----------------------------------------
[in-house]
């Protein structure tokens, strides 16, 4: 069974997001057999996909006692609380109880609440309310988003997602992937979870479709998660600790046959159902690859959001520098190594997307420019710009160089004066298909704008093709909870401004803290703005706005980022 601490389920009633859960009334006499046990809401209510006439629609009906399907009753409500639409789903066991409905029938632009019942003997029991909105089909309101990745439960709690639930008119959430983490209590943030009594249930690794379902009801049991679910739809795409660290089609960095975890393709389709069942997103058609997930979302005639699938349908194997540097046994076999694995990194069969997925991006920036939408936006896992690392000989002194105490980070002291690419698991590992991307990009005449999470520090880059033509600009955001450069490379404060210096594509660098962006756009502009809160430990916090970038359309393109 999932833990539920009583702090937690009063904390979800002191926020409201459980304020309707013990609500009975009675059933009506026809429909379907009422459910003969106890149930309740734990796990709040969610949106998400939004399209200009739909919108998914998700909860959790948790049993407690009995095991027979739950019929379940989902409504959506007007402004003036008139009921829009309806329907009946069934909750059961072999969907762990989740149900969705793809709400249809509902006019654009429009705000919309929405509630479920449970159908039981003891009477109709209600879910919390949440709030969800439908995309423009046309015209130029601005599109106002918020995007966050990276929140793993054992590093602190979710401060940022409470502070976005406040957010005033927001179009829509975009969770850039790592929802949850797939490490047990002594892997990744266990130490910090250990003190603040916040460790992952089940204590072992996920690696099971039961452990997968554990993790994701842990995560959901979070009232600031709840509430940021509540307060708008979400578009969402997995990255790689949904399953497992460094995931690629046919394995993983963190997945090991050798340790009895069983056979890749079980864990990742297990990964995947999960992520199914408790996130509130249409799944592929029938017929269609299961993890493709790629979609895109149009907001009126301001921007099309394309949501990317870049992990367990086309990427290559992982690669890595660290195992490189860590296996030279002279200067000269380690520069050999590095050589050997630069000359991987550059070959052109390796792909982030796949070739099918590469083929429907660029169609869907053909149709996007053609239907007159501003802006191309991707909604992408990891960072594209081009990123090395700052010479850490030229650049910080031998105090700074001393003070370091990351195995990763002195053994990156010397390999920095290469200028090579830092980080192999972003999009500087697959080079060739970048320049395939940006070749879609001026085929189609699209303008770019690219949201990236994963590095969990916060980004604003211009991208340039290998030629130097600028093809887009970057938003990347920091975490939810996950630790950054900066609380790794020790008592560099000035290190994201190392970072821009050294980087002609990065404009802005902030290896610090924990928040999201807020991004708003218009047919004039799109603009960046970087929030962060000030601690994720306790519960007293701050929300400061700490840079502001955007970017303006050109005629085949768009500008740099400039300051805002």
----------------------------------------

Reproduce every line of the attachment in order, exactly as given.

[in-house]
């Protein structure tokens, strides 16, 4: 069974997001057999996909006692609380109880609440309310988003997602992937979870479709998660600790046959159902690859959001520098190594997307420019710009160089004066298909704008093709909870401004803290703005706005980022 601490389920009633859960009334006499046990809401209510006439629609009906399907009753409500639409789903066991409905029938632009019942003997029991909105089909309101990745439960709690639930008119959430983490209590943030009594249930690794379902009801049991679910739809795409660290089609960095975890393709389709069942997103058609997930979302005639699938349908194997540097046994076999694995990194069969997925991006920036939408936006896992690392000989002194105490980070002291690419698991590992991307990009005449999470520090880059033509600009955001450069490379404060210096594509660098962006756009502009809160430990916090970038359309393109 999932833990539920009583702090937690009063904390979800002191926020409201459980304020309707013990609500009975009675059933009506026809429909379907009422459910003969106890149930309740734990796990709040969610949106998400939004399209200009739909919108998914998700909860959790948790049993407690009995095991027979739950019929379940989902409504959506007007402004003036008139009921829009309806329907009946069934909750059961072999969907762990989740149900969705793809709400249809509902006019654009429009705000919309929405509630479920449970159908039981003891009477109709209600879910919390949440709030969800439908995309423009046309015209130029601005599109106002918020995007966050990276929140793993054992590093602190979710401060940022409470502070976005406040957010005033927001179009829509975009969770850039790592929802949850797939490490047990002594892997990744266990130490910090250990003190603040916040460790992952089940204590072992996920690696099971039961452990997968554990993790994701842990995560959901979070009232600031709840509430940021509540307060708008979400578009969402997995990255790689949904399953497992460094995931690629046919394995993983963190997945090991050798340790009895069983056979890749079980864990990742297990990964995947999960992520199914408790996130509130249409799944592929029938017929269609299961993890493709790629979609895109149009907001009126301001921007099309394309949501990317870049992990367990086309990427290559992982690669890595660290195992490189860590296996030279002279200067000269380690520069050999590095050589050997630069000359991987550059070959052109390796792909982030796949070739099918590469083929429907660029169609869907053909149709996007053609239907007159501003802006191309991707909604992408990891960072594209081009990123090395700052010479850490030229650049910080031998105090700074001393003070370091990351195995990763002195053994990156010397390999920095290469200028090579830092980080192999972003999009500087697959080079060739970048320049395939940006070749879609001026085929189609699209303008770019690219949201990236994963590095969990916060980004604003211009991208340039290998030629130097600028093809887009970057938003990347920091975490939810996950630790950054900066609380790794020790008592560099000035290190994201190392970072821009050294980087002609990065404009802005902030290896610090924990928040999201807020991004708003218009047919004039799109603009960046970087929030962060000030601690994720306790519960007293701050929300400061700490840079502001955007970017303006050109005629085949768009500008740099400039300051805002």